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Old 15th Jul 2010, 14:02   #1 (permalink)
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Aerial Spraying From B737

Have any of you techies been involved in the flying or conversion of B737 (probably the QC model) in an airborne spraying fit? I gather there is a STC out there somewhere and would very much like to get my hands on the details?
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Old 15th Jul 2010, 15:37   #2 (permalink)
 
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There was a program started in Canada to fit a 737-200 with a belly mounted retardent tank for aerial forest fire suppression but I would be very surprised if a spray rig would work. Spray systems consist of a series of nozzles below and behind the wing. The flow rate is fairly low and a lot of work is put into palcing the nozzles so that they exhuast into smooth air. The underwing mounted engines of a 737 would put so much heat and turbulance into the pattern I would guess you could only put nozzles at mid span and outboard which would put a big gap into the middle of the pattern. Also I cannot think how you would mount the nozzles and still allow full flap operation.
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Old 15th Jul 2010, 16:30   #3 (permalink)
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ExCreamie

I was thinking of mounting the spray arms well aft as per C130/L100 style with the dispersant chemicals carried internally - so you have to penetrate the pressurised hull as part of the STC. Problem is that the Hercy bird is naturally the weapon of choice but finding airframes with the necessary life expectancy is testing to say the least. A good 737 costs 10% of a good C130. Not that I much fancy the idea of 140kts at 100' amongst the seagulls with 2 jet engines!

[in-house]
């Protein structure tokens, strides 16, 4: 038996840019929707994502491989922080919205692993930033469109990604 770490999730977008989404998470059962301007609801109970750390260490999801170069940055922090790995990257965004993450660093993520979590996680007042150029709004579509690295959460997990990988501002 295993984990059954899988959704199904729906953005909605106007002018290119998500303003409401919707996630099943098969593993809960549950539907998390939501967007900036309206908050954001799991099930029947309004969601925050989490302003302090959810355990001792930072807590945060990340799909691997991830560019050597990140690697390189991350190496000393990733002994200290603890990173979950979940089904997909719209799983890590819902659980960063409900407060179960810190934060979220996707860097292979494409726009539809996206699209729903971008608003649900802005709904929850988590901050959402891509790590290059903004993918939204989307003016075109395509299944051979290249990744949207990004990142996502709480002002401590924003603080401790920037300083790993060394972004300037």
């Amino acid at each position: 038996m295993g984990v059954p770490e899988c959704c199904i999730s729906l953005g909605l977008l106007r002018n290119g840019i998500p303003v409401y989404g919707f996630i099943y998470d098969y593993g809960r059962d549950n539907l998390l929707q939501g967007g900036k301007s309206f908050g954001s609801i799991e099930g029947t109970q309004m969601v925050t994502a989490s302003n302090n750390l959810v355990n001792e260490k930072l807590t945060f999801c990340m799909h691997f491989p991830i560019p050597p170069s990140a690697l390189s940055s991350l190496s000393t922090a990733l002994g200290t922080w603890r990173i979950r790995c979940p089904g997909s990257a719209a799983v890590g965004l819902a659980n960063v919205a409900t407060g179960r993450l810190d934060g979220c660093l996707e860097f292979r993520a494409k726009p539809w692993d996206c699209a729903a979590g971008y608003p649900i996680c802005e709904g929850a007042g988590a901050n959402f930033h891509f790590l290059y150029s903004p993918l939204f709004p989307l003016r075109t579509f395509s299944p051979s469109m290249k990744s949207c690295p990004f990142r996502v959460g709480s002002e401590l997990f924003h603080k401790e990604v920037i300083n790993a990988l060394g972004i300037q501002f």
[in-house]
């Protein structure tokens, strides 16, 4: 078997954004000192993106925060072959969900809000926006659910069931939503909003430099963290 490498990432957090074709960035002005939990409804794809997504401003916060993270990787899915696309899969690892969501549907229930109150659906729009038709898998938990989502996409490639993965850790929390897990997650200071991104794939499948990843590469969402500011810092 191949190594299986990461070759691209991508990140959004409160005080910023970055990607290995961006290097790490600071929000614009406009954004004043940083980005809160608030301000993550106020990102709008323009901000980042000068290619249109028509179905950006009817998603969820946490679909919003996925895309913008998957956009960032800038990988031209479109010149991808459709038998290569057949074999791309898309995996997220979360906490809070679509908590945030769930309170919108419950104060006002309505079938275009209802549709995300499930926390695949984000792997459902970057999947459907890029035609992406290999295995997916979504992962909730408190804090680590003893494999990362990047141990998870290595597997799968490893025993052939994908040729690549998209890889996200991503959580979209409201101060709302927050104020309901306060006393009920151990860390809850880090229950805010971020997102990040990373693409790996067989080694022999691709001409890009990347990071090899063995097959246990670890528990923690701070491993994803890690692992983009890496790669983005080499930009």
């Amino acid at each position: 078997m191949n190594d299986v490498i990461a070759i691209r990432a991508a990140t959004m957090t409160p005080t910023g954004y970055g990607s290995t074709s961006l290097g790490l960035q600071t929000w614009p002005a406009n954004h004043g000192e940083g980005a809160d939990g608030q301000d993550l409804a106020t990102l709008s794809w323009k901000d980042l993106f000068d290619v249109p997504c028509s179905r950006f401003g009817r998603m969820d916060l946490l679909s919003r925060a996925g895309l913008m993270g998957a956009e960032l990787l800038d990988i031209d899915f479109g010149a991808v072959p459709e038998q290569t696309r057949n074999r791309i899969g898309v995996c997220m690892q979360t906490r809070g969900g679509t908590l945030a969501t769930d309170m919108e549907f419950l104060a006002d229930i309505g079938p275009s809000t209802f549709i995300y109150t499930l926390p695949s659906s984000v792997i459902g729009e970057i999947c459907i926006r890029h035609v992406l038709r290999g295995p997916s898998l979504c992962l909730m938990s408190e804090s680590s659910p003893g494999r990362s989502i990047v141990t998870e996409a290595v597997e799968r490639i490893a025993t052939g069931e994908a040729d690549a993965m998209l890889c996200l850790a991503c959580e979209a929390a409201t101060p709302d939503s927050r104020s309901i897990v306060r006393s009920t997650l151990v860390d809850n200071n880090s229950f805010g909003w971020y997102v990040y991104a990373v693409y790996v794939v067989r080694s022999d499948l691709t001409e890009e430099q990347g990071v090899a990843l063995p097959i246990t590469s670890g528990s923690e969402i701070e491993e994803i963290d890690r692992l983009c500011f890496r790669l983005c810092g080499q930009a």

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Old 15th Jul 2010, 21:56   #4 (permalink)
 
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Plenty of information here.
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Old 15th Jul 2010, 22:11   #5 (permalink)
 
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Old 19th Jul 2010, 10:25   #6 (permalink)


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Spray adaptations

I don't think the actual spray modification would be difficult although as a correspendent says it would require cutting into the pressure hull - need to get some good clas though! The interesting bit is the in-aircraft dispersant aspects (tankage needs to be vented externally thus pressure vessel, fluid has SG approx 1 so high denstity: both Cof G locations and floor strength need to be considered.
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Old 29th Jul 2010, 11:05   #7 (permalink)
 
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Who cares how hard it is to acheive what a job im in if you need a driver!!!!
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Old 29th Jul 2010, 11:14   #8 (permalink)

 
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What am I missing here? I keep seeing mention of 'pressure vessel'. As pressurisation only applies to ferry/positioning flights why is it an issue? There must be dozens of temporary ways to take pipework from inside to outside.
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Old 29th Jul 2010, 17:13   #9 (permalink)
 
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Old 30th Jul 2010, 11:35   #10 (permalink)
 
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Assuming this is not a windup, and assuming it is about spraying Gulf-sized areas rather than poppy fields, I fear that you are way off track in envisaging Pawnee-style kit - 'spray arms' - being strapped to a 737. Furthermore, the prospect of flying a 737 at crop-spraying height over an oil-smoothed surface is not one which would appeal to me - or to cirr737's insurers! - it is inappropriate, and unnecessary.

The essential challenge (apart from keeping the CofG about right) is in securing a spray discharge with the right droplet size range. (Bear in mind that droplet formation is governed by the free surface energy characteristic of the liquid, and that that of a dispersant may differ from those of agri-fluids).

Overcome that, and Stokes' Law is your friend. You may achieve good and wide surface distribution from a sensible and safe height without spray arms, and indeed without any new penetrations of the pressure hull. ( If you are serious and need more 'gen feel free to PM me ).
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